Daniel Jacobs wins in 5 rounds

NEW YORK -- The comeback of middleweight Daniel Jacobs continued with a five-round beatdown of Chris Fitzpatrick on Saturday night at Madison Square Garden on the undercard of the Miguel Cotto-Austin Trout fight.

The 25-year-old Jacobs (24-1, 21 KOs), the 2009 ESPN.com prospect of the year, was fighting for the second time after being sidelined for 19 months and nearly dying from a cancerous tumor that attacked his spine.

He returned on Oct. 20 and knocked out Josh Luteran in just 73 seconds at the Barclays Center in his hometown of Brooklyn on the Danny Garcia-Erik Morales II undercard. But he got in better work against Fitzpatrick.

"I felt pretty good," Jacobs said. "I'm satisfied with what I've done. I let my hands go. I'm glad I did how many rounds I did to get the rust out. I feel like I'm back.

"We do want to step up because I think I'm back. But I don't want to jump the gun just yet. My first time around I got a quick knockout, so I wanted more time."

Jacobs cruised, but got in valuable rounds after such a long layoff. He opened a cut in Fitzpatrick's scalp in the third round and nearly knocked him out in the fourth. He was battering him all over the ring with overhand rights and also mixing in a few left hands. It was surprising that Fitzpatrick (15-3, 6 KOs), 25, of Cleveland, did not go down.

It was the same in the fifth round, when Jacobs blasted him nonstop for the final minute of the round, rocking him numerous times. Fitzpatrick, who has lost three of his past four fights, made it to the end of the round, but he elected not to continue after the round.

Velez smokes Sanchez

In an absolute mismatch, Puerto Rican featherweight prospect Jayson Velez (20-0, 15 KOs), who was managed by Miguel Cotto's father before he died, destroyed Mexico's Salvador Sanchez II, knocking him out at 38 seconds into the third round.

Sanchez (30-5-3, 18 KOs), 27, is the nephew of legendary Hall of Famer and former featherweight champion Salvador Sanchez. He wore his uncle's robe and trunks into the same ring where Sanchez beat Azumah Nelson in a title defense in 1982 before dying weeks later in a car crash. The robe and trunks didn't help.

Velez went through Sanchez with ease. He hurt him in the second round and was smacking him around. He knocked Sanchez down at the end of the round with a right hand on the chin and outlanded Sanchez 37-3 in power shots in the round, according to CompuBox statistics.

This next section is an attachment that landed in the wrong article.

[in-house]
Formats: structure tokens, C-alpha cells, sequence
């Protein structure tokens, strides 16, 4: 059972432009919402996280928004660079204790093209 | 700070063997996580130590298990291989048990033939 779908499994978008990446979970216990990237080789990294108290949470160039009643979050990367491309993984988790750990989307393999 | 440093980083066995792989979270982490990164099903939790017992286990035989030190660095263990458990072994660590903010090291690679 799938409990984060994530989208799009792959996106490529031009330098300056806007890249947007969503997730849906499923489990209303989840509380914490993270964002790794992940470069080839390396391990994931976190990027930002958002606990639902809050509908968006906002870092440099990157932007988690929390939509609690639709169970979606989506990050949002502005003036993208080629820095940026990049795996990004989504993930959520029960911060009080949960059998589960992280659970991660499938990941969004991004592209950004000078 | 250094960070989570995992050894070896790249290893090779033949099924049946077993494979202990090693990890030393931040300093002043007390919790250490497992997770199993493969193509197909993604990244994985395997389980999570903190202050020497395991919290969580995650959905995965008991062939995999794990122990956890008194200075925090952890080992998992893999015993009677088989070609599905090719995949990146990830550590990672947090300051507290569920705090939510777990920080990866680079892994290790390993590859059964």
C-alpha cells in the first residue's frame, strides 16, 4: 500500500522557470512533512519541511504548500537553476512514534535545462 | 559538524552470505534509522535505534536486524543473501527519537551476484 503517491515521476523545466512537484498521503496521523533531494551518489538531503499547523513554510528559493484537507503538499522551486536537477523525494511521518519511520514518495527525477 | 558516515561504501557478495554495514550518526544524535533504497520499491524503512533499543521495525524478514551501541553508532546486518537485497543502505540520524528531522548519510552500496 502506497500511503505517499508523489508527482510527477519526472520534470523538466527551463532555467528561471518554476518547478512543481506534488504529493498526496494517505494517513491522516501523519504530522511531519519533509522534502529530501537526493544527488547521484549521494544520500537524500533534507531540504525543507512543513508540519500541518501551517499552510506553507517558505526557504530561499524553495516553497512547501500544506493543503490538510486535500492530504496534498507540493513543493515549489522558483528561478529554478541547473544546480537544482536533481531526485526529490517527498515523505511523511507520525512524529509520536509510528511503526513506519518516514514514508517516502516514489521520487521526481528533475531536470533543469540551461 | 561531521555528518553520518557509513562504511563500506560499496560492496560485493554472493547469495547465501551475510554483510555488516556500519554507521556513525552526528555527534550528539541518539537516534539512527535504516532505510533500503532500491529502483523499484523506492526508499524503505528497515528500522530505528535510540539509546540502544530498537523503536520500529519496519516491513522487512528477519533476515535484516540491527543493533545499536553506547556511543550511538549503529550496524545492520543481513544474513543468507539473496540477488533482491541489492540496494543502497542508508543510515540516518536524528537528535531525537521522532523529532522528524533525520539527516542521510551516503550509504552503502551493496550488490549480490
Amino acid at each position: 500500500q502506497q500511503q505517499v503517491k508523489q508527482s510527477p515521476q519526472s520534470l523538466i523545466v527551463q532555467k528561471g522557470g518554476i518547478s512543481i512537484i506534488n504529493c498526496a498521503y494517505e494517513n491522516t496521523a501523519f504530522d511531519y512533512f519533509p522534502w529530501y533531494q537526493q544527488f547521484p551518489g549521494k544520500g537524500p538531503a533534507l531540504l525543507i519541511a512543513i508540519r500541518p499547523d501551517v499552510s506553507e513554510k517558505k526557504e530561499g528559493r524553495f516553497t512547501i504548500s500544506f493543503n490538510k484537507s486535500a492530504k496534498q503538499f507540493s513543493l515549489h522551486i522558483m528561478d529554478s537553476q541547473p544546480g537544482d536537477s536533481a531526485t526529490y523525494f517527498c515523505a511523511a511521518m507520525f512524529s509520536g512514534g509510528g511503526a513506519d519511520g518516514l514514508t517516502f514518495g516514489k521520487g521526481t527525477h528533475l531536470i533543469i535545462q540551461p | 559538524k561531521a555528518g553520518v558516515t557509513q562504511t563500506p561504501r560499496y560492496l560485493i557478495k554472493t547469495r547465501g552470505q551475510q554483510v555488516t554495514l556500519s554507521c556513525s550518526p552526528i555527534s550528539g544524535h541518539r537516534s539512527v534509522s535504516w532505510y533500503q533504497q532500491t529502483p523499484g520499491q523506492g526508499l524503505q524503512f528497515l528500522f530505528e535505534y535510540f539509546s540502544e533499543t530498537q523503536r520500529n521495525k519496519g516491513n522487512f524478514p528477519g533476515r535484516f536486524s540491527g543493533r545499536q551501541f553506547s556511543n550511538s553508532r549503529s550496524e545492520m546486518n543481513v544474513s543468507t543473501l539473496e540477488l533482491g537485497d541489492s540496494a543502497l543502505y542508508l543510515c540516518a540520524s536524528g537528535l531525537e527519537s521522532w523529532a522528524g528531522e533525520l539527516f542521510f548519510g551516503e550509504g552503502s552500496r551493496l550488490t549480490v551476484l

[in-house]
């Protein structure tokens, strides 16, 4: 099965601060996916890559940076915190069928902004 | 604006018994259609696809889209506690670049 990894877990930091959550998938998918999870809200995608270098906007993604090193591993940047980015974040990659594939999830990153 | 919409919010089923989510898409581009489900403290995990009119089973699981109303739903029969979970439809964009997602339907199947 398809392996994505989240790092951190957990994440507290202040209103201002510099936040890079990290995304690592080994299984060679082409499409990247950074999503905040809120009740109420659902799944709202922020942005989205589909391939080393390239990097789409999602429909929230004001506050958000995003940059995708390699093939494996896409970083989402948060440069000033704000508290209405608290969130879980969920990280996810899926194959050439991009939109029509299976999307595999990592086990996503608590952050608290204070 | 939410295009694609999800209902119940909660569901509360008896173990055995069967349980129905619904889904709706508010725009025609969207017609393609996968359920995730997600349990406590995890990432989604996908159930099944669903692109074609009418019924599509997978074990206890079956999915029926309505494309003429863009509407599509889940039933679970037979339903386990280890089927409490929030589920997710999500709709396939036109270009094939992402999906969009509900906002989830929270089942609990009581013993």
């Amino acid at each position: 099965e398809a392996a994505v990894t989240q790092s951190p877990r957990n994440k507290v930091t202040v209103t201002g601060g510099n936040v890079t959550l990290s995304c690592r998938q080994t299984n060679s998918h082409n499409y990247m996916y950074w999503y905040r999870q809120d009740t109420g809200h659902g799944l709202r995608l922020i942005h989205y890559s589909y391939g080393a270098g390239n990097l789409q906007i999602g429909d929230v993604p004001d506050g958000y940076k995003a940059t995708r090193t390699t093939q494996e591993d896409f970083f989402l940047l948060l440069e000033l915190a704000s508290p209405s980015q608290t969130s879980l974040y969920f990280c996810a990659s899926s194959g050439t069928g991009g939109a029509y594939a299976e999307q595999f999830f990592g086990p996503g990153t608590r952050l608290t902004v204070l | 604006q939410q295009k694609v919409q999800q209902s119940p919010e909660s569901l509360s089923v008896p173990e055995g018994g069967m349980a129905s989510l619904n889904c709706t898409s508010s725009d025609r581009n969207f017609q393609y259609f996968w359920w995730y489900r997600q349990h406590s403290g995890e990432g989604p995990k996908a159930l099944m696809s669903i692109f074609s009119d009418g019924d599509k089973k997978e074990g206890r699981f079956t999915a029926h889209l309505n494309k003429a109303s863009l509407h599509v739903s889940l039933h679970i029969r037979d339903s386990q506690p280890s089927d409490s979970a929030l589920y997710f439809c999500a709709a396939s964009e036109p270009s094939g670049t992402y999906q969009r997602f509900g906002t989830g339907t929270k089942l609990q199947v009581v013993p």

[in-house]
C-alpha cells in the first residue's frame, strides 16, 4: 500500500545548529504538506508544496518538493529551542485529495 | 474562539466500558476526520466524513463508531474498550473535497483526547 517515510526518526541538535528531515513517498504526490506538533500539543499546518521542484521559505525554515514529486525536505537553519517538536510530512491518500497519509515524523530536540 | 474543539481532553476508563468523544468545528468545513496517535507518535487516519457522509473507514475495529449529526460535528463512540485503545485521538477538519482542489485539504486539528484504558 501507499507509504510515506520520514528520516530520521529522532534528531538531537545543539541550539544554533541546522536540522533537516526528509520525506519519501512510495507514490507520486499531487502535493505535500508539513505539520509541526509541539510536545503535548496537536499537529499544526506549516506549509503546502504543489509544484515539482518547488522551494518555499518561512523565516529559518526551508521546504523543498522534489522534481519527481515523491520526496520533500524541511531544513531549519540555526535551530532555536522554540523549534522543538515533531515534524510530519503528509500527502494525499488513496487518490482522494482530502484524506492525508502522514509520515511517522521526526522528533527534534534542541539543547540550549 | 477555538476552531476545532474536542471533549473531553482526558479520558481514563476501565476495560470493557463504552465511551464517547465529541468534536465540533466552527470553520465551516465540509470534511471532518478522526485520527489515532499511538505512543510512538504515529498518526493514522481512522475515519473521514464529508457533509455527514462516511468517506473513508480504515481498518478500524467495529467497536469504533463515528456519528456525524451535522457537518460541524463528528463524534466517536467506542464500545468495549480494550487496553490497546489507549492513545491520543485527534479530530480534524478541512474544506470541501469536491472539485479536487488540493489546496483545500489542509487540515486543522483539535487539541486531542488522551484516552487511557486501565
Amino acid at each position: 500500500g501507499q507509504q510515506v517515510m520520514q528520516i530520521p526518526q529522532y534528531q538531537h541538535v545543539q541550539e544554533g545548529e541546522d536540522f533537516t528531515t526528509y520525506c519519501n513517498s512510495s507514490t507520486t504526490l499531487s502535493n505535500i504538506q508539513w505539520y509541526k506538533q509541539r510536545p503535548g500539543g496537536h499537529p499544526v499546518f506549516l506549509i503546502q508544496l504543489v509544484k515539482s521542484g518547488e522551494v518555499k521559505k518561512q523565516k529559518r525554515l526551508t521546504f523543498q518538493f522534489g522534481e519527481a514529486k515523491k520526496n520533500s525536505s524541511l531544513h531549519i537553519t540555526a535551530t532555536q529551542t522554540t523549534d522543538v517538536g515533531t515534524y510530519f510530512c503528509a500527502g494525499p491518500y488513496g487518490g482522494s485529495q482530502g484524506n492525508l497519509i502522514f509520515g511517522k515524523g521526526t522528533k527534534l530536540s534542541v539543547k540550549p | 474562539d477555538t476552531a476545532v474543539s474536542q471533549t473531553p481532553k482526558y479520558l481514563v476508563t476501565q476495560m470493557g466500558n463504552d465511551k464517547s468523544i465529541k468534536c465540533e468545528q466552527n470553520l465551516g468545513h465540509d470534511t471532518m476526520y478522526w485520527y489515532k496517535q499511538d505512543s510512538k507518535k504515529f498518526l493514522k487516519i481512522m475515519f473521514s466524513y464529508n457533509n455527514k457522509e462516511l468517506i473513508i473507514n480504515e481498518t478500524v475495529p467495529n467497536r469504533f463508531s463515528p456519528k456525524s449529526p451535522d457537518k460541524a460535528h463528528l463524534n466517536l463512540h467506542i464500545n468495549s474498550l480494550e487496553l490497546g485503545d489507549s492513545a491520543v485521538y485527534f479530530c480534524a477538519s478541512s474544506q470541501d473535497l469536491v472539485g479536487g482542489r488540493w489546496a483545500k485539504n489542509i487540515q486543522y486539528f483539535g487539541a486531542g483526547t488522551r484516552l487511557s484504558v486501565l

Sanchez was badly hurt and still unsteady at the beginning of the third round. Velez knocked him down again with a left uppercut-right hand combination. He survived, but Velez nailed him with an overhand right and referee Harvey Dock jumped in to stop it.

The victory could pave the way for Velez, 24, to challenge featherweight titleholder Daniel Ponce De Leon of Mexico early next year.

Velez had been lined up to challenge featherweight titlist Billy Dib on Saturday night. Cotto Promotions, which handles him, made the deal but Showtime ultimately rejected the fight because it did not like Dib's defensive style. Instead, it took the overmatched Sanchez.

• Puerto Rican junior middleweight Jorge Melendez (25-2-1, 24 KOs) blew out James Winchester (15-7, 5 KOs) of Greensboro, N.C., stopping him in the fourth round. Melendez dominated, seemingly rocking Winchester with almost every punch. He dropped him in the second round and staggered him late in the round. Winchester was in bad shape for most of the third round before going down near the end of the round when he nailed with a right hand. The battering finally ended in the fourth round when Melendez was hammering him along the ropes and referee Ricky Gonzalez jumped in to stop the beating at 54 seconds.

• Puerto Rican junior lightweight Jeffrey Fontanez (9-0, 8 KOs) smashed Pedro Arcos (12-3-1, 9 KOs) of Mexico, dropping him three times in a one-sided second-round knockout. Fontanez dropped him with a left hook in the first round and seemed to finish when he scored another knockdown with a right hand on the chin in the second round. But Arcos managed to survive, but was very shaky. Moments later, Fontanez landed a brutal left hook and Arce slumped to the mat along the ropes and referee Tony Chiarantano called it off at 1 minute, 23 seconds.

• In a barnburner, lightweight Michael Perez (18-1-1, 10 KOs) of Newark, N.J., won an eight-round unanimous decision against Fernando Carcamo (10-5, 7 KOs) of Mexico on scores of 78-71,77-72, 77-72. The brawled throughout the fight, which featured three knockdowns and massive momentum shifts. Perez dropped Carcamo with a clean left hook in the first round and had him nearly out. But he survived and rallied to drop Perez with a left hook early in the second round. With a few seconds left in the fight, Perez scored another knockdown, dropping Carcamo with a sweeping right hand.

• New Brunswick, N.J., featherweight Jorge Diaz (17-1, 10 KOs) won a unanimous six-round decision against Houston's Victor Sanchez (3-5-1 , 0 KOs) in an all-action fight. Sanchez went down in the first round, but showed a big heart to make it through all six rounds. He took a pounding, but also touched up Diaz way more than anticipated. Still, Diaz was the clear winner as all three judges scored 60-53 in his favor.

• Bronx, N.Y., junior middleweight prospect Eddie Gomez (12-0, 8 KOs), just 20, was pressed but won a lopsided decision against Luis Hernandez (9-1, 5 KOs) of Puerto Rico in an action fight. Gomez was the heavier hitter and controlled the action to win 59-54, 59-54, 58-55. Referee Tony Chiarantano docked a point from Gomez in the sixth round for a low blow.

• In the first bout of the night, Newark, N.J., middleweight John Thompson (10-0, 3 KOs) rolled past Eli Agustama (6-6, 3 KOs) of Haiti to win a lopsided six-round decision. Thompson won via 60-54 shutout on one scorecard and was ahead 59-55 on the other two.